work until his MC of working (MR of leisure) = MR of working (MC of leisure). Because detection is costly, a
worker’s cost of leisure decreases. In addition, part of this cost (of leisure) will be borne by others in a team
production, but other teammates will only monitor him(lazy worker) to the extent that MC of detection = MR of
detection lower productivity and more shirking.
Market solution to shirking: market competition can attenuate shirking, but its power is limited. If the
employer (not a teammate) offers a higher than market-equilibrium wage, then workers outside the firm would
compete for a job in the firm, thus threat of replacement would retrain worker shirking in the firm. However,
since workers outside the firm may be uncertain about their productivity in the firm, competition from the
outside may not be a strong enough deterrent. Furthermore, since every new entrant in the team must by def has
promised to receive less reward or produce more, the new entrants faces even more incentives for shirking. This,
the power of market competition to restrain shirking is limited.
III. The Classical Firm
Monitors: One method of reducing shirking is for someone to specialize as a monitor to check the input
performance of team members. The specialist who receives the residual rewards will be the monitor of the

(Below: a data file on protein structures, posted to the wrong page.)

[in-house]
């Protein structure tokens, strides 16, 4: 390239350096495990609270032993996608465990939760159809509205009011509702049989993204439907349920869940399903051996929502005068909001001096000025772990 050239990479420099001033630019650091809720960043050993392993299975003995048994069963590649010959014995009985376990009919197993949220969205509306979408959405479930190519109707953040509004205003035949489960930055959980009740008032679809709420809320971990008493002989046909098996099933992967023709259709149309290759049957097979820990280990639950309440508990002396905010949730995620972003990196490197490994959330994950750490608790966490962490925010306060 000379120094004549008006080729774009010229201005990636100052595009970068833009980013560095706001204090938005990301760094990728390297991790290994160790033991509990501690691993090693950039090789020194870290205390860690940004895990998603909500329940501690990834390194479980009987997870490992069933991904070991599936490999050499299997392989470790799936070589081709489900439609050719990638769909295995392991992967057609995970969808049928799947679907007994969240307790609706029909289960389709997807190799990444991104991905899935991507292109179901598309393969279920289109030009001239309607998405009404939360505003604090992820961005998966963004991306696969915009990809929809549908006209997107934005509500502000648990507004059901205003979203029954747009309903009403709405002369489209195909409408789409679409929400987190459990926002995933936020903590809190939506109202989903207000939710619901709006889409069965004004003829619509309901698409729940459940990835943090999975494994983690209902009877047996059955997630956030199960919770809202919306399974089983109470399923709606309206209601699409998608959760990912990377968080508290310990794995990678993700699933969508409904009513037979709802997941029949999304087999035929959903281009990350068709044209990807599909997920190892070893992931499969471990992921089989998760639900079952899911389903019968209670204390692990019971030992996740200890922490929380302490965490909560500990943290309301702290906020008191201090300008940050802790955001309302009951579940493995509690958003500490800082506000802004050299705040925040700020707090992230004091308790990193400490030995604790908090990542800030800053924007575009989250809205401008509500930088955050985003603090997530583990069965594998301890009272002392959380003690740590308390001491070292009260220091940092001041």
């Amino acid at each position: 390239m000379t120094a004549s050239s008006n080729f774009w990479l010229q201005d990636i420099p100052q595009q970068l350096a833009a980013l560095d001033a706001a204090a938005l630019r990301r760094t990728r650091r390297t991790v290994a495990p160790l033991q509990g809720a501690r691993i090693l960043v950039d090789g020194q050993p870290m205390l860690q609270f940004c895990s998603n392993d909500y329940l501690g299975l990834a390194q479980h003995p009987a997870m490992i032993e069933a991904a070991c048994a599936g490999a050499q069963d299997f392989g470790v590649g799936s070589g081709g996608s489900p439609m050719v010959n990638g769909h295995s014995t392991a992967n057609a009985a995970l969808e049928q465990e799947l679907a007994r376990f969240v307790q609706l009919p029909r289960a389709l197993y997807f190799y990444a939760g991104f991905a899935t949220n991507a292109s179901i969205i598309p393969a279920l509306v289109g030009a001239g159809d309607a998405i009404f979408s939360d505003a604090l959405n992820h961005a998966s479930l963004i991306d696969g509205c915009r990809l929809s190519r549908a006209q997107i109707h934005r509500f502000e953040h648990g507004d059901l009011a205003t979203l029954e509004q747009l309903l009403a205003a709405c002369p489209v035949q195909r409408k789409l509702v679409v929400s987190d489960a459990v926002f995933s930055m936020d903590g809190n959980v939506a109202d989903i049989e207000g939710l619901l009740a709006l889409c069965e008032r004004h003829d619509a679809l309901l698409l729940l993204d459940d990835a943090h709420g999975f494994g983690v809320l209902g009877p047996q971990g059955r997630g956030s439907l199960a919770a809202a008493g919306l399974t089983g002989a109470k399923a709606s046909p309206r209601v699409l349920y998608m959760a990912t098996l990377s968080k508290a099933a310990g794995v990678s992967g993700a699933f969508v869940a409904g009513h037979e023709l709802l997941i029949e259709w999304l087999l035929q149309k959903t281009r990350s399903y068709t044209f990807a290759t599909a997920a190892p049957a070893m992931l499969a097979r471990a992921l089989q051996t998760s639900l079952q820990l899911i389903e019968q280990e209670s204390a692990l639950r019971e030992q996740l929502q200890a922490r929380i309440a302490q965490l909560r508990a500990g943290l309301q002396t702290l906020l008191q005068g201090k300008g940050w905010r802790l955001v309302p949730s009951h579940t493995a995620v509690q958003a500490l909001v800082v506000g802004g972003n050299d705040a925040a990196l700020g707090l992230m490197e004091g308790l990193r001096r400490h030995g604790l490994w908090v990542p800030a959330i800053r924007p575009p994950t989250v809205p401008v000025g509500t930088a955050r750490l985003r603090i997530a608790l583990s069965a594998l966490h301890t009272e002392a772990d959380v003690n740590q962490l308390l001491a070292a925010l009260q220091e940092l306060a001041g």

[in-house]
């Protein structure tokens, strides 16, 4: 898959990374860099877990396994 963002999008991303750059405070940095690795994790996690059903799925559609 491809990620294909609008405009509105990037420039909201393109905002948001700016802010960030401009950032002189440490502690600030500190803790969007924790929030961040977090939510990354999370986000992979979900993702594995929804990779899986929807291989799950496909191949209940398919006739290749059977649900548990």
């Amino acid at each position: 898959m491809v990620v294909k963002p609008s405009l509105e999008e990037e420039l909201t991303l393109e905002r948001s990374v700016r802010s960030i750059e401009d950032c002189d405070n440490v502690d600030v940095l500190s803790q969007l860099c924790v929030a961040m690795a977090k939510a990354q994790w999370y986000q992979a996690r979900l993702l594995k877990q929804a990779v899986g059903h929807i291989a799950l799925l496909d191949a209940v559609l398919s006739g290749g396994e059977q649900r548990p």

members of the team.
[Def] Ownership/employer of the classical(capitalist, free-enterprise) firm? Rights (1) to be a residual
claimant, (2) to observe input behavior, (3) to be the central party common to all contracts with inputs, (4) to
alter the membership of the team, (5) to sell these rights.
2 necessary conditions for the emergency of the firm when utility is non-pecuniary: (1) it is possible to
increase productivity through team-oriented production, but it is costly to directly measure the marginal outputs
of the cooperating inputs and thus hard to restrict shirking through market mechanisms, (2) it is economical to
estimate marginal productivity by observing or specifying input behavior classical capitalist firm
[Def] Classical capitalist firm: a contractual organization of inputs with (1) joint input production, (2) several
input owners, (3) one party who is common to all the contracts of the joint inputs, (4) who has rights to
renegotiate any input’s contract independently of contracts with other input owners, (5) who holds the residue
claim, and (6) who has the right to sell his central contractual residual status
Compared to other theories of the firm: Coase’s theory is incomplete in that it doesn’t explain the